As the team approached the new millennium the organization became gripped by this fear. It was as if the team had become Enosiophobic (fear of criticism) or Catagelophobic (fear of being ridiculed). In reality the organization had become gripped by another phobia, Atychiphobia (the fear of failure). The organization was afraid to do anything that could be construed as a risk. They were afraid to make a bold move and over-pay for a player that the organization was obviously lacking. The same needs had been identified for over five seasons, but not one move was ever made to fill these needs. The owners were never prepared to risk investing more dollars with the Coates administration. They were afraid of incurring more loses, not thinking that by spending more money those expenditures would pay for themselves. Finally the organization blinked and the Coates administration was jettisoned because of a feared fan backlash.

When it came to hiring the new administration the team took as small a risk as possible and brought in a man well known in the hockey industry. Craig Button was brought in as the new General Manager. To compound matters Mr. Button proved to be as inexperienced as Doug Risebrough. He was not prepared to deal with contract negotiations or engineering trades. It was an on-the-job-experience situation for the new General Manager. It also appeared he suffered from a phobia of his own, Decidophobia (fear of making decisions). A season of a lot of promises, a lot of words, went by with little action. Again, the team was gripped in fear and was unable to make a serious move. It is ironic that the team should turn over the reigns to another neophyte, and hope he can lead this once proud organization out of the woods, as that is how this vicious cycle began.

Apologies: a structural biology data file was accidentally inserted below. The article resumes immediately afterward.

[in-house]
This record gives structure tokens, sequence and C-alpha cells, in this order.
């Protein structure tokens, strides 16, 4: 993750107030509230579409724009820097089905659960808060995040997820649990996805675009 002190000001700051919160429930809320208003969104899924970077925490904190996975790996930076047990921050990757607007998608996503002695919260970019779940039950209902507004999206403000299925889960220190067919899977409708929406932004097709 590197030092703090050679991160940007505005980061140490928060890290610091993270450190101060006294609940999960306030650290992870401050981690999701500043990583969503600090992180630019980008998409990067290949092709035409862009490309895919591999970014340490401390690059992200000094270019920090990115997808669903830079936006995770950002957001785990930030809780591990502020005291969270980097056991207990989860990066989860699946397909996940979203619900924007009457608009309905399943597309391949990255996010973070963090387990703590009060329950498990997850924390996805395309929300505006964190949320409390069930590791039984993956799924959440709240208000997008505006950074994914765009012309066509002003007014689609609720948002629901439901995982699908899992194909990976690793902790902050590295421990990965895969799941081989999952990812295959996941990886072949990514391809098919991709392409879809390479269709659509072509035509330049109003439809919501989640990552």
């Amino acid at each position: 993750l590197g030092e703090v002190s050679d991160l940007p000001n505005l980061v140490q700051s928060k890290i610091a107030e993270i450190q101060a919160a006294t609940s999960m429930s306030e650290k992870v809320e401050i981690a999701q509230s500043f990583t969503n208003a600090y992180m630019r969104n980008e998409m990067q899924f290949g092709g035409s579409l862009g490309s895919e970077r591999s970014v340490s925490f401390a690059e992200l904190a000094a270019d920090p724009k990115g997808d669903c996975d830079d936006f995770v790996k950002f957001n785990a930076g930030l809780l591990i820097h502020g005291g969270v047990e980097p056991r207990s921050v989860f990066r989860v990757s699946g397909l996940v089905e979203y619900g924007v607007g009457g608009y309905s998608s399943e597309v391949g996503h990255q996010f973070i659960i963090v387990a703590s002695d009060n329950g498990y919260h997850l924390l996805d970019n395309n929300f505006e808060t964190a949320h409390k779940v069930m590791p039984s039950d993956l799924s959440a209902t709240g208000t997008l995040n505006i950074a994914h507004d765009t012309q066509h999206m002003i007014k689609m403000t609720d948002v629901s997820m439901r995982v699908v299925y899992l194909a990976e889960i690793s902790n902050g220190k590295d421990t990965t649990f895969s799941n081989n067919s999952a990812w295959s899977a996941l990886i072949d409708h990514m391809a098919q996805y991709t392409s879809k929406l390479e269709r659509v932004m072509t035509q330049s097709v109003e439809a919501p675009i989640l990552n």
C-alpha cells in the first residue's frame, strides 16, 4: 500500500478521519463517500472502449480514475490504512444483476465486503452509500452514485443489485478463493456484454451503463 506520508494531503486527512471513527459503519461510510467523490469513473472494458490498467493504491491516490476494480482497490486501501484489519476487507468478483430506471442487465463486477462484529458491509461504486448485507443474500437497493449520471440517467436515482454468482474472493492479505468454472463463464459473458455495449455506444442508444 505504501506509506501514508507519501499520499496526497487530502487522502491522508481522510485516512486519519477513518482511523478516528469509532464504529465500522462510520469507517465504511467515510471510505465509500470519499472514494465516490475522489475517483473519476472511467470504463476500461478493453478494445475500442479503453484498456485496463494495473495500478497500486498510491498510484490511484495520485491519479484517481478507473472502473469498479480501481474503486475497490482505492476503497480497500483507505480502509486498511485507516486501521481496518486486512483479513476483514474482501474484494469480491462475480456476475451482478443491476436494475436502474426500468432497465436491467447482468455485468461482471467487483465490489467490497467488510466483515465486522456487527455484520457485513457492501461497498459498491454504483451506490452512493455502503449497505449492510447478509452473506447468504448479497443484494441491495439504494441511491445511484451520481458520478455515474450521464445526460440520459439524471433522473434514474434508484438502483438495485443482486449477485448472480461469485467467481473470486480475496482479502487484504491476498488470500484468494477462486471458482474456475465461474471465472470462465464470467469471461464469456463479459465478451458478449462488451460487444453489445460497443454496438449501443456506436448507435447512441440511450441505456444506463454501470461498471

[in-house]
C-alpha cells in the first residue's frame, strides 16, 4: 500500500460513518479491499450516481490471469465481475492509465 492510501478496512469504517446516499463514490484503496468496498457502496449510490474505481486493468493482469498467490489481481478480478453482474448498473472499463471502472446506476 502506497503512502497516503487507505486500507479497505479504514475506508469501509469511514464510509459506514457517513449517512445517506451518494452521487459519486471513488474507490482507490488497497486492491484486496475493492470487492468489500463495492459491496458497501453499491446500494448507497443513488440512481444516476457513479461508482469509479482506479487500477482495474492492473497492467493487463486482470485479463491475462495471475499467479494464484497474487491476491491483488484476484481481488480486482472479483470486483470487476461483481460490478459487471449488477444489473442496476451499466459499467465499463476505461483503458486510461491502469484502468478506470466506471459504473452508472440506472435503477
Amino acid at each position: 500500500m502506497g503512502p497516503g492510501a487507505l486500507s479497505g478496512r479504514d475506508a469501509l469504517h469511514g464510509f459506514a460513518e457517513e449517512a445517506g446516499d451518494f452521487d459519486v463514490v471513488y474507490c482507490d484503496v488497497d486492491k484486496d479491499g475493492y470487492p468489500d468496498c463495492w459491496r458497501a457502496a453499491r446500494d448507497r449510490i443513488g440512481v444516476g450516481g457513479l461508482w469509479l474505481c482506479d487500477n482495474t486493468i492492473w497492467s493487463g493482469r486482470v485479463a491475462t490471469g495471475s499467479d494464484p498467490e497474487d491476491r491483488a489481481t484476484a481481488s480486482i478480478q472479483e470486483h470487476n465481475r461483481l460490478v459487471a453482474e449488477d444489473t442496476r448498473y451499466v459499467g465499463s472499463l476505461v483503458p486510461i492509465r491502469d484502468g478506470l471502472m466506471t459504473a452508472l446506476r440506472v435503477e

Almost a decade has passed since the events that led to the demise of the Calgary Flames organization. It is time for the team to forget the past and think about the future. It is time for the team to face its inner demons and strive to become a winner again. This team must face the fear that has gripped it for the better part of ten years and be bold in their attempts to regain the stature they once had. The fans are behind the team. As long as action is taken to improve the team, and it follows a logical plan that fills obvious needs, they will support the team. They will be there to buy tickets and cheer for the team no matter the outcome of the future moves. There is no need for apprehension. For this team, there is nothing to fear, but fear itself.